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Better guidance for appraising green buildings is steadily emerging

Better guidance for appraising green buildings is steadily emerging

The Appraisal Foundation is striving to improve appraisers’ understanding of green valuation.


By John Caulfield, Senior Editor | October 29, 2014
One Bryant Park, New York. Photo: Ryan Browne, Cook+Fox Architects via Wikipedia
One Bryant Park, New York. Photo: Ryan Browne, Cook+Fox Architects via Wikipedia

Builders, developers, and owners are constantly complaining that high-performance buildings rarely get their due from appraisers who, they say, don’t have good measures to compare one building’s energy savings over another’s, or how those savings affect the value of the building. 

The Appraisal Foundation, a nonprofit organization authorized by Congress to establish appraisal standards, is working methodically to alter this perceived image of cluelessness. Within the next few weeks, the Foundation is expected to issue the final draft of its guidance related to background and competency for appraisers valuing green buildings.

John Brenan, the Foundation’s director of appraisal issues, tells BD+C that states may elect to start adopting this guidance by early next year. And while the guidance would be voluntary, Brenan believes it may serve as a safe harbor for appraisers performing appraisals on green buildings.

The final guidance relating to the valuation of green buildings may offer methods and techniques to allow compliance with the Uniform Standards of Professional Appraisal Practice (USPAP).

That Board—which utilizes panels of experts, including those with green-building expertise—is one of three independent boards that comprise the Foundation, the other two being the Appraiser Qualifications Board and the Appraisal Standards Board.

The Foundation is also working on more specific guidance for appraisers to use when valuing the “greenness” of one- to four-unit residential buildings; and commercial, multifamily, and institutional properties. 

Brenan says these guidances would contain methods and techniques that show appraisers what to look for and how to compare a building’s green features, materials, and construction management with other buildings in a market.

He expects an initial “exposure draft” of these guidances could be available for public comment in the first quarter of 2015. “Our hope is that all three advisories are adopted by late 2015, so the Foundation would have a tool kit for appraisers and regulators to use.”

At press time, Brenan was unable to elaborate on the proposed methodologies. And he is quick to note that appraisers don’t set values; “they just mirror what’s going on in a market.”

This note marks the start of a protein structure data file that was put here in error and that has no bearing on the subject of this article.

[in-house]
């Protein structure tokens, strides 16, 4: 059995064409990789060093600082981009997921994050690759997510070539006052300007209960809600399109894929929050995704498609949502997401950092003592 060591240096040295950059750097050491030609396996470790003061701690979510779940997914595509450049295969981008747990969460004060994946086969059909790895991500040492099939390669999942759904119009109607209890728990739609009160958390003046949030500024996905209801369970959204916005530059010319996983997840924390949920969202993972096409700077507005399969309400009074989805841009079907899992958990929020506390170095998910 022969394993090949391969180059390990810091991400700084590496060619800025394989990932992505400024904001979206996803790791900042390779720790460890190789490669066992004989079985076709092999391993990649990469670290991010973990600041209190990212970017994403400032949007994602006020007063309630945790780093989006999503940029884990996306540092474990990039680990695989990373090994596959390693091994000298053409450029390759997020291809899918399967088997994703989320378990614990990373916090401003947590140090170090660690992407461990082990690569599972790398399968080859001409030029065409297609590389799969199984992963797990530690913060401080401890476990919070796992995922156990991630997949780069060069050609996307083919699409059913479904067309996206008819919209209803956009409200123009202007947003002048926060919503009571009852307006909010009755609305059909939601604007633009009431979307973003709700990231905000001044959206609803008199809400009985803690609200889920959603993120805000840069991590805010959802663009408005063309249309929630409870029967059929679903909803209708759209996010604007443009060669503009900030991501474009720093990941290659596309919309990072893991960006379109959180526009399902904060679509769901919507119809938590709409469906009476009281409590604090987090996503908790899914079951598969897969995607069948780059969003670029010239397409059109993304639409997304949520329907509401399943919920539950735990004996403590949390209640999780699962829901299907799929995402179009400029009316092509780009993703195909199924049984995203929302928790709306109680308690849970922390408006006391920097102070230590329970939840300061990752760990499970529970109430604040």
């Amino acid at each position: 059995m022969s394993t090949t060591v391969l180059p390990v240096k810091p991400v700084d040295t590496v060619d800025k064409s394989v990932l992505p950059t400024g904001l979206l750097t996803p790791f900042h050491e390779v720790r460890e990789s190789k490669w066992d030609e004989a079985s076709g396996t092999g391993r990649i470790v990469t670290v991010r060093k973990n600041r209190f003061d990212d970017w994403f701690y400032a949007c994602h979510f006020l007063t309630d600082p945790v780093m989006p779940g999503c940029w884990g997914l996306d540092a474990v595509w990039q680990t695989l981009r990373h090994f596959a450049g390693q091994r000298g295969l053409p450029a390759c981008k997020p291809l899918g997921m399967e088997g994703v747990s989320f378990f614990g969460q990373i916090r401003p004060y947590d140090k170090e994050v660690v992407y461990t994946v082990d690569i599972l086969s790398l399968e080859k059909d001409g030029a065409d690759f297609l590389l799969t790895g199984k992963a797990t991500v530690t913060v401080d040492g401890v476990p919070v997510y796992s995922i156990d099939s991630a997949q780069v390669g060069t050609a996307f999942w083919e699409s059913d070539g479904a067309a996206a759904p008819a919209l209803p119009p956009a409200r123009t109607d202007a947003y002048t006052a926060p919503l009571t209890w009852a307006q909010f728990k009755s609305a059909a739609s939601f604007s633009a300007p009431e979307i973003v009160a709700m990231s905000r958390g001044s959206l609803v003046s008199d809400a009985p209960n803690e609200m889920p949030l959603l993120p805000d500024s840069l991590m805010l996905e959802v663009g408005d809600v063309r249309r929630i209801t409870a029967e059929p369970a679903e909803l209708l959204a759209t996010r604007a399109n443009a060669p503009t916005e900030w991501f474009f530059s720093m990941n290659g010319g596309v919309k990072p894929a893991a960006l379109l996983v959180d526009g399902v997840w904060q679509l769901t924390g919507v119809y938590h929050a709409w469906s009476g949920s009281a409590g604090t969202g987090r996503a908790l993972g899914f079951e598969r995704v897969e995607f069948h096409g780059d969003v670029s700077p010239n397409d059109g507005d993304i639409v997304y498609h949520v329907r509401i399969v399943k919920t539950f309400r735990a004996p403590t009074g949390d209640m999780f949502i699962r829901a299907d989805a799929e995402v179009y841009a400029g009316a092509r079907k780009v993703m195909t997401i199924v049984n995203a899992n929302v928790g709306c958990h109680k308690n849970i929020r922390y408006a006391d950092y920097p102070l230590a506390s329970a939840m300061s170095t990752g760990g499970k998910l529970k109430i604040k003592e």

He did note, however, that the guidance being developed includes how to compare properties that have sold with like green features, and how to recognize market-to-market differences. 

“One of the most interesting potential [guidances] would be to look at anticipated cost savings over an extended period of time,” he says. 

Brenan points out that there is never going to be a “plug-in formula” for green valuation that fits all buildings. “It is still completely market-driven, and markets are stratified. Just because you have green features doesn’t mean the appraisal will be apples to apples. It’s kind of a sliding scale.” 

That being said, Brenan readily acknowledges that there aren’t enough appraisers out there who are competent enough to assess how high performance should be factored into a home’s valuation. He’s speaking from experience. “I live in California, in a home that has a solar photovoltaic system, and the appraiser didn’t know what to do with it.  So that became a little educational experience.” 

Brenan says that anyone in the building, design, and construction sectors who wants to get involving in helping to develop these guidances can contact him directly at John@appraisalfoundation.org.

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Museums

Connecticut’s Bruce Museum more than doubles its size with a 42,000-sf, three-floor addition

In Greenwich, Conn., the Bruce Museum, a multidisciplinary institution highlighting art, science, and history, has undergone a campus revitalization and expansion that more than doubles the museum’s size. Designed by EskewDumezRipple and built by Turner Construction, the project includes a 42,000-sf, three-floor addition as well as a comprehensive renovation of the 32,500-sf museum, which was originally built as a private home in the mid-19th century and expanded in the early 1990s. 



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